I'm not going to ruin anything by saying here whether Frances and Elise really saw fairies or whether their photographs were authentic or not, but what I will say is that I absolutely love how Gaynor presented this bewitching dilemma. The fact that the photos came into being at a time when so many hoped and wished that they could be true - if for no other reason than that meant that there was the possibility of other dimensions where their loved ones, lost in the war or by some other event, might exist - made the truth something of a moot point. Still, how exciting would it be if they were real? What would you do, if you were the person who discovered them, to prove you were telling the truth? All of this and more is contemplated within these pages and I, for one, absolutely loved going along for the journey.

Something else I really enjoyed was discovering how these two storylines were connected. I will admit that I had an idea of how some of the characters were connected, however there were still quite a few I didn't see and that made my overall appreciation of the story that much stronger. I found it all quite touching, especially Olivia's situation and her journey towards finding herself again and becoming happy, and I can't really think of any better way everything could have come together.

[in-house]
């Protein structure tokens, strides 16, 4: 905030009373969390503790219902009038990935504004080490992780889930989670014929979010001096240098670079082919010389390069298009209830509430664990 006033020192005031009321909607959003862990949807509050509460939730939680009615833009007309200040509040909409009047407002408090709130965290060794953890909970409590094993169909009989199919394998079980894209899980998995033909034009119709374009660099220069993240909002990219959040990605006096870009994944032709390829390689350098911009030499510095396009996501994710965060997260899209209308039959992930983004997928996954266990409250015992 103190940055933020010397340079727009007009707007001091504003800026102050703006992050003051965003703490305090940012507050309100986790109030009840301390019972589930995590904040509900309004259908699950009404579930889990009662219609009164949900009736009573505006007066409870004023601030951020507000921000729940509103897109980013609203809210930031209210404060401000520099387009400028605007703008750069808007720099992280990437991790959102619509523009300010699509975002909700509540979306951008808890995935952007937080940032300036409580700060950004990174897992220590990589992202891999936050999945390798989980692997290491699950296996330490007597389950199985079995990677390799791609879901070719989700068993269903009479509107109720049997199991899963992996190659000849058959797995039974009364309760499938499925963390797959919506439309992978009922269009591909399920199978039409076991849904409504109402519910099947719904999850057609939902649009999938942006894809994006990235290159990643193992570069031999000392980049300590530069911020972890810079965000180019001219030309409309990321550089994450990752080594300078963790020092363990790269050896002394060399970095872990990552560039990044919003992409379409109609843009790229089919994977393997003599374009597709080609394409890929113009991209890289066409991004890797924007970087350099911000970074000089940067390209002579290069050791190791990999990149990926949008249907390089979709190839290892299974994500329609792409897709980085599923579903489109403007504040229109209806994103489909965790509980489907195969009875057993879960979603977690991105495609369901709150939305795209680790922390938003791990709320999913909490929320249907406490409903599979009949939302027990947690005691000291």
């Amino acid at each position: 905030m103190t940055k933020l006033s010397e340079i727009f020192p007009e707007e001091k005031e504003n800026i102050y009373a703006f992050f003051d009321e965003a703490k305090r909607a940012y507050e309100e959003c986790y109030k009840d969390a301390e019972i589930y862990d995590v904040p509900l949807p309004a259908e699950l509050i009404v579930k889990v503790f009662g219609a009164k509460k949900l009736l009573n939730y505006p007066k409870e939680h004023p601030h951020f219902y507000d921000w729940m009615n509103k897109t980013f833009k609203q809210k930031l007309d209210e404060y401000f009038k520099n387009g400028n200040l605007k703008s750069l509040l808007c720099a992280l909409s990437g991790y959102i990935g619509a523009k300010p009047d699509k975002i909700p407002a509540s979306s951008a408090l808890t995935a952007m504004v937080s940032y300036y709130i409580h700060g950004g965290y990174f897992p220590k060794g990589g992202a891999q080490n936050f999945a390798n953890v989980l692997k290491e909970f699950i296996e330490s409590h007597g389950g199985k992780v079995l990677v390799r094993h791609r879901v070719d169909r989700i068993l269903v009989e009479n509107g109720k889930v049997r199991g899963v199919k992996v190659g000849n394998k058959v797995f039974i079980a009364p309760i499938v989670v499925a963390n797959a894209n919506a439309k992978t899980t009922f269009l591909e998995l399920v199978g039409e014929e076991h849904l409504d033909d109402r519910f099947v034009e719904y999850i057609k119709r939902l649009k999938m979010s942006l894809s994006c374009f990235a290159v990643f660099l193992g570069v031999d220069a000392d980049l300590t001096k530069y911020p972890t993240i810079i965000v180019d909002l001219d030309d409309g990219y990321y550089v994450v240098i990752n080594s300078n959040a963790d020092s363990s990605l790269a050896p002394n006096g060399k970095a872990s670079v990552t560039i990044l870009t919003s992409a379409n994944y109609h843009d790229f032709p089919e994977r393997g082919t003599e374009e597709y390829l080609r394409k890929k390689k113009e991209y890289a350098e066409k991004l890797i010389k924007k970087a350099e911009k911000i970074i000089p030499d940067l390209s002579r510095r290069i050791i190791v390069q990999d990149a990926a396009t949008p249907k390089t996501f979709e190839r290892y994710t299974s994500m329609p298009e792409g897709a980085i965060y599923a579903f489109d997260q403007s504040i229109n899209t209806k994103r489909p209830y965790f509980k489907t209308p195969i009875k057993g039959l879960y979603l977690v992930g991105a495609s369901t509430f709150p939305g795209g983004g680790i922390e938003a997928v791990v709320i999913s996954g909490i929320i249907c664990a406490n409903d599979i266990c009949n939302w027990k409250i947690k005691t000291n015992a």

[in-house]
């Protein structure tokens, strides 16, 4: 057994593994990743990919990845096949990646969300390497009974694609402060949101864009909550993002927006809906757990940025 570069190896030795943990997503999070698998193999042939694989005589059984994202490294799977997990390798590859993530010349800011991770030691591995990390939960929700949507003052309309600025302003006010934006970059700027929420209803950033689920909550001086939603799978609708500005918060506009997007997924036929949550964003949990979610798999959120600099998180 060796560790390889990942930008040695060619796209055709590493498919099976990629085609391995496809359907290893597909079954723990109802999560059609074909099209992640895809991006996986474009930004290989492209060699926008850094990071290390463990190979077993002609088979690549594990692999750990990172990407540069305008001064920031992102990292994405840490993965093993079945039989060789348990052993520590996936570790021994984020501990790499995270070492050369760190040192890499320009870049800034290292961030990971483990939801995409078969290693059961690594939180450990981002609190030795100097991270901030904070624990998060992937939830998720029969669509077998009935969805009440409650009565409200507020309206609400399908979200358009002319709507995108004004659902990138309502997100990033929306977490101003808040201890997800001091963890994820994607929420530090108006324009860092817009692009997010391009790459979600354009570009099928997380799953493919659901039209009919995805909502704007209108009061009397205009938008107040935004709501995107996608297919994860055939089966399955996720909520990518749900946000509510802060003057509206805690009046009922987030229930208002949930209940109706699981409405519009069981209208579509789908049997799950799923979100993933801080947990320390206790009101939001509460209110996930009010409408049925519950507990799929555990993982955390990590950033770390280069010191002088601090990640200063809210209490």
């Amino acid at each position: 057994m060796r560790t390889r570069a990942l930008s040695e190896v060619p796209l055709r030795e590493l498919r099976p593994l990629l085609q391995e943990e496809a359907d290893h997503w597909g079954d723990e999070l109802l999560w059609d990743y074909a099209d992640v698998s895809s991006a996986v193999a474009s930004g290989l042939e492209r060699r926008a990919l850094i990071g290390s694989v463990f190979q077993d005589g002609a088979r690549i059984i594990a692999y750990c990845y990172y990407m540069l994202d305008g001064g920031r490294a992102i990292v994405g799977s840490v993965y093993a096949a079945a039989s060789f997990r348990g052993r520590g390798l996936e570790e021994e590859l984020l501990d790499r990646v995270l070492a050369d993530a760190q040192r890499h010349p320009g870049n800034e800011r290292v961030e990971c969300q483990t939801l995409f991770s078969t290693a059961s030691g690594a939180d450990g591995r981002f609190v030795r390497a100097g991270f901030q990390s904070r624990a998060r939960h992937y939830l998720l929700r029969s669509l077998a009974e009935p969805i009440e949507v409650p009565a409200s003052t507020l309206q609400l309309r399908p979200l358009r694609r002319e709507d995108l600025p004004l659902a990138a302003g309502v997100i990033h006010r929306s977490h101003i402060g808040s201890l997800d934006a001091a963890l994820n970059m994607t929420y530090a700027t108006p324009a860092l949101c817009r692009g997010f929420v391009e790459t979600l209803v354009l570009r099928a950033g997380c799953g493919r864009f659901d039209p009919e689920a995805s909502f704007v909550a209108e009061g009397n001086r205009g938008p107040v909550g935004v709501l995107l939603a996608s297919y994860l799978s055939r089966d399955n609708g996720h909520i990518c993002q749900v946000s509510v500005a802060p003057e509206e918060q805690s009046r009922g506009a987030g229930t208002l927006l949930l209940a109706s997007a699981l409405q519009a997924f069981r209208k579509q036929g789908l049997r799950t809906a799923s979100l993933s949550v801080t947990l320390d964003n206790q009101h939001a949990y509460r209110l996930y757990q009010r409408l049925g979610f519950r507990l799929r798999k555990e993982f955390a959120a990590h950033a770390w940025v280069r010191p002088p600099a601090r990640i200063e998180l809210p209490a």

The Cottingley Secret has it all: excellent, well developed characters, stunning locations, memorable and touching stories. There's even a wonderful P.S. section at the back that includes author's notes, a note written by Frances's daughter, and the photos that started so much controversy. I absolutely love this story and plan on making time to read lots more by Hazel Gaynor. Highly recommended!


What Did I Think About the Cover?



This might be my favorite cover of the year! When I began posting Cover Crushes every Thursday earlier this year this was actually my very first choice...how could it not be?! With that storybook cottage, dense and twisty plants, and overall haziness I can see why someone would look at this view and think fairies do exist. Absolutely breathtaking cover!


My Rating: 5.0/5.0


 Thank you to HarperCollins Publishing and TLC Book Tours for providing me with a free copy of The Cottingley Secret in exchange for an honest review. Continue on below for more information about the book, the author, and the tour!
 
 

Advance Praise for The Cottingley Secret